Monday 4:00-7:00
Wednesday 10:00-4:00.
Thursday 10:00-4:00. 
*CURBSIDE*  and by appointment. Please contact me or call 589-3161.
Thank you for your understanding and patience as we strive to keep our community safe.


.Reserve items online:

  1.  Choose ‘Search the Catalog‘. 
  2. Login to ‘My Library Account’ (Email me or call if you need to know your number.)
  3. Search for item and √ Request (See ‘MILS HELP‘ for a help sheet.)
  4. If the item you want to borrow is not available at Liberty Library, you can request it from another MILS library or through MaineCat via interlibrary loan.

You will be notified when your items are ready – by email if we have on file, or by phone if we do not.
Give a call when you arrive at the library and your items will be brought to you in your car. (more…)

What is the Maine Climate Plan, and What Does It Mean to You and Your Town?

Tuesday, April 13, 6:30PM online event
Liberty Library will be hosting Dr. Lenny Reich for a presentation and discussion about the new Maine Climate Plan. The Maine Climate Council submitted their final plans to Governor Mills in December, 2020. The Maine Climate Plan covers a lot of ground, and this program seeks to inform Mainers about what is on the horizon.
This program is intended for a general audience, and Dr. Reich will discuss what the Maine Climate Plan means for Liberty, Montville, and other towns and cities in Maine. There will be a Q&A after the presentation. The program is free, and registration is required.



April is National Poetry Month

Seeing that it is National Poetry Month and seeing that the outside area of the library is named “Where the Sidewalk Ends,”  poems from Where the Sidewalk Ends: the poems and drawings of Shel Silverstein will be featured on the webpage this month.
Who wants a pancake,
Sweet and piping hot?
Good little Grace looks up and says,
“I’ll take the one on top.”
Who else wants a pancake,
Fresh off the griddle?
Terrible Teresa smiles and says,
“I’ll take the one in the middle.”

Museum Of Bad Art (MOBA)

April 14th from 6:00 – 7:00 pm via Zoom
The Museum Of Bad Art collects, exhibits, and celebrates art that will be seen in no other venue. Since 1993, they have collected art from thrift stores, yard sales, sidewalk trash, and even the artists who create it. They analyze, compare to classic art, and share with thousands of fans around the world – Museum Of Bad Art: Dopplehangers -Intentionally or Not, they Resemble Famous People. This collection includes efforts to capture (or try to capture) the likeness of favorite entertainers, politicians, or historic figures. Some have accidentally ended up portraying faces we recognize.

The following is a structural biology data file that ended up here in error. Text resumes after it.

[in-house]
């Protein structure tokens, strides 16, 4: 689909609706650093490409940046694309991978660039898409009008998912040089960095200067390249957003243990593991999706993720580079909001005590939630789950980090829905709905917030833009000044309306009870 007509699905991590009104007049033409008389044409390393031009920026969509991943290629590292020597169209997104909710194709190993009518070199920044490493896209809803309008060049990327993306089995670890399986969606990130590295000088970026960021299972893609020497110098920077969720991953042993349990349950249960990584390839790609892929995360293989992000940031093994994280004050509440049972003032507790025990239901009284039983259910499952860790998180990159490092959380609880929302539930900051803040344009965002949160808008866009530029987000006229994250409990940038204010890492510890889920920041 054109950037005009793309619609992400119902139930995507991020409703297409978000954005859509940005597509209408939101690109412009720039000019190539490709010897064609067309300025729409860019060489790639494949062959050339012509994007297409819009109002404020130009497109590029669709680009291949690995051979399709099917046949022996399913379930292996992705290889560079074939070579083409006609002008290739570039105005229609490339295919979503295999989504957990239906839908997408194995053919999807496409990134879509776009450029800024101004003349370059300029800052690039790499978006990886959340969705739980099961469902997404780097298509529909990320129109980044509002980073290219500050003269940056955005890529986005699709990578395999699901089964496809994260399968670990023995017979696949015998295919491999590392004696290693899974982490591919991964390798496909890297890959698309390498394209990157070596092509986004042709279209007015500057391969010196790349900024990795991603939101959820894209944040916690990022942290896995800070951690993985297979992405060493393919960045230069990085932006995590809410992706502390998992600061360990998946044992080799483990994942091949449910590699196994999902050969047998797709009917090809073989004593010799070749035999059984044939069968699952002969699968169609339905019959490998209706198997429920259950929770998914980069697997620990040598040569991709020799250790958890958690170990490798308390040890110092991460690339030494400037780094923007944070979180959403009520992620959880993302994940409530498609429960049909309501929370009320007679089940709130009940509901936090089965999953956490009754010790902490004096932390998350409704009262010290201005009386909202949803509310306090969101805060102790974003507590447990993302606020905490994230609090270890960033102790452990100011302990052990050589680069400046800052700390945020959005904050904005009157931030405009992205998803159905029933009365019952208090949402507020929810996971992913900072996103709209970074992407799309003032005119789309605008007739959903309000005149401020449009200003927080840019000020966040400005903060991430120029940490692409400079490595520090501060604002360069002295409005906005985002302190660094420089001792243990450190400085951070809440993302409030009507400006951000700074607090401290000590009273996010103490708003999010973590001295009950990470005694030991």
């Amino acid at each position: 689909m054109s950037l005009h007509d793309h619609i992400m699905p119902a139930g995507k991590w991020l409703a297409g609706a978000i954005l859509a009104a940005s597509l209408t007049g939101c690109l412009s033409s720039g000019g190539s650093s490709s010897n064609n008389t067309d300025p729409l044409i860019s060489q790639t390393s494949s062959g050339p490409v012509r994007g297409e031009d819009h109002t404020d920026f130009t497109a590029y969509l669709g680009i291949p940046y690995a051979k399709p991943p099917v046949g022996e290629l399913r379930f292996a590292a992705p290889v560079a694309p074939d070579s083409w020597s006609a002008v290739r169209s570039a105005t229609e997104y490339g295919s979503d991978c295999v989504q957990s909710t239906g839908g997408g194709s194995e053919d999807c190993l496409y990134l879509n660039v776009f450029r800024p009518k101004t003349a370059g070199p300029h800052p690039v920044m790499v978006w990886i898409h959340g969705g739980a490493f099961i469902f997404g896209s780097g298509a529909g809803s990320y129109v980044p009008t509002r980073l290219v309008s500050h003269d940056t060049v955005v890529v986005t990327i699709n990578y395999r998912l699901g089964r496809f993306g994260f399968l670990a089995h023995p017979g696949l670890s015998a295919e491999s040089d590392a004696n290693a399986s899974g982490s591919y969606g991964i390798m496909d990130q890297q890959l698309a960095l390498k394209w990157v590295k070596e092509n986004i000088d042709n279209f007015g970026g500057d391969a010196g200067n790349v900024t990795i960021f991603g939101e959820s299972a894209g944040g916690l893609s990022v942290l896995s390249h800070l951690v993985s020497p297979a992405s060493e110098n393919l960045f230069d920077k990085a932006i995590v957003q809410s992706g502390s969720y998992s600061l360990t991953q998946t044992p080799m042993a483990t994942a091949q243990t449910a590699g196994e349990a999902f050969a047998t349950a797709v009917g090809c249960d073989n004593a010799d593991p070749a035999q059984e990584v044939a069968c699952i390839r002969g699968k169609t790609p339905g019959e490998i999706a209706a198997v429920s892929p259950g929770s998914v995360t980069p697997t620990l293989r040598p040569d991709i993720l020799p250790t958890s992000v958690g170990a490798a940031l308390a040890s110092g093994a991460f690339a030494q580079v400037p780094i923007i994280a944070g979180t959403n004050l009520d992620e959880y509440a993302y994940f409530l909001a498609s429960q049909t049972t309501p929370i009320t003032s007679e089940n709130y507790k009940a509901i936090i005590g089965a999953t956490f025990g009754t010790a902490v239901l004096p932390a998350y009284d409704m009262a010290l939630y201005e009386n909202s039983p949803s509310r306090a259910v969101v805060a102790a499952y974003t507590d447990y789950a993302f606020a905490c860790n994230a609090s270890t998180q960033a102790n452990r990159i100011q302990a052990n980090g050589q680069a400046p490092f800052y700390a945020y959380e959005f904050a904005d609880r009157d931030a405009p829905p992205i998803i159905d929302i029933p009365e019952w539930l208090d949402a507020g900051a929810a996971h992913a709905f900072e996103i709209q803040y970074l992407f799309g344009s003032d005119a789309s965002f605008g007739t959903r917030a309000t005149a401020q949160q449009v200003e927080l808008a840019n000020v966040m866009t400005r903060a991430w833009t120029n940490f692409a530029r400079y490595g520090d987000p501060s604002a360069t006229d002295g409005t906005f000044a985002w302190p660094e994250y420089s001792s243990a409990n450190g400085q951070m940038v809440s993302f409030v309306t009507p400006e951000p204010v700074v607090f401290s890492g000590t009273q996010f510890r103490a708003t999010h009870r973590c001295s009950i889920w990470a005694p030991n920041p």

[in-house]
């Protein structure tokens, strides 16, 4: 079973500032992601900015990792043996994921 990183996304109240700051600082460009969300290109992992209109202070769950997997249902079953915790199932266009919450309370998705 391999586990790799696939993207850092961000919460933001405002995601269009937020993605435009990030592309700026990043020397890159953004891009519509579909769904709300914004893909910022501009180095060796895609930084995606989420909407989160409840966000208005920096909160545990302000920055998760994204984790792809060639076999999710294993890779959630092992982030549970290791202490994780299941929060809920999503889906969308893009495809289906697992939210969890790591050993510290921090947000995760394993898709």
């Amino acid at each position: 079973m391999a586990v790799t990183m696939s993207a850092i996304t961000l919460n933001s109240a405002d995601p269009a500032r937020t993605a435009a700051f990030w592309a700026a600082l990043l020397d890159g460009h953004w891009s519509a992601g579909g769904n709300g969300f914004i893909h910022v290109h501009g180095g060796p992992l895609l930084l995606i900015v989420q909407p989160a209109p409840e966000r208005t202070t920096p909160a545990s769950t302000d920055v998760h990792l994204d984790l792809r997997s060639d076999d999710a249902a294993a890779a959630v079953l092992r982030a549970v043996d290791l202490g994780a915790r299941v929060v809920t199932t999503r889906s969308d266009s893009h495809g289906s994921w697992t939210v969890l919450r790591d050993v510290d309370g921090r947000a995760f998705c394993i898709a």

Register and you will receive a confirmation email containing information about joining the meeting. FMI call 207.785.4733
Michael Frank will present this virtual exhibit through Zoom and in collaboration with 7 regional libraries: Boothbay Harbor Library, Cushing Library, Gibbs Library, Hope Library, Liberty Library, Vose Library,  and Waldoboro Library. (more…)

Book Discussion

Wednesday, April 21, 6:30pm (note date change)
Book Discussion via Zoom. Anyone is welcome to participate. We will be discussing The Woman Who Smashed Codes : A True Story of Love, Spies, and the Unlikely Heroine Who Outwitted America’s Enemies by Jason Fagone. This book chronicles the life of Elizebeth Smith, an extraordinary woman who played an integral role in our nation’s history for forty years.
A hundred years ago, a young woman in her early twenties suddenly became one of the greatest codebreakers in the country. She taught herself how to solve secret messages without knowing the key. Even though she started out as a poet, not a mathematician, she turned out to be a genius at solving these very difficult puzzles, and her solutions ended up changing the 20th century. She helped us win the world wars. And she also shaped the intelligence community as we know it today.

Order from MILS . There are more copies available in MaineCat.


Register and the Zoom link will be sent to you on April 13th.


Suggest a book.

150 Years Ago

150About 35 years ago, Janet Heslam bought from an antique shop in Brooks four daily journals from October 1864 to October 1871.  It turns out they were written by a man in Montville who farmed, but he also supervised the one room school houses. At the end of the first journal, she found the signature of H. M. Howard. The other journals are not signed. Janet determined the journalist was 27, in 1865, and his daughter Eva died in 1864. Janet decided to transcribe these journals to share in her weekly letters to her grandchildren. She offered to share these transcriptions so they could be posted on the Library webpage for everyone to read. We will post one a month. It will be interesting as we go through the year to compare the daily happenings of a man 150 years ago to the present day. We hope you enjoy!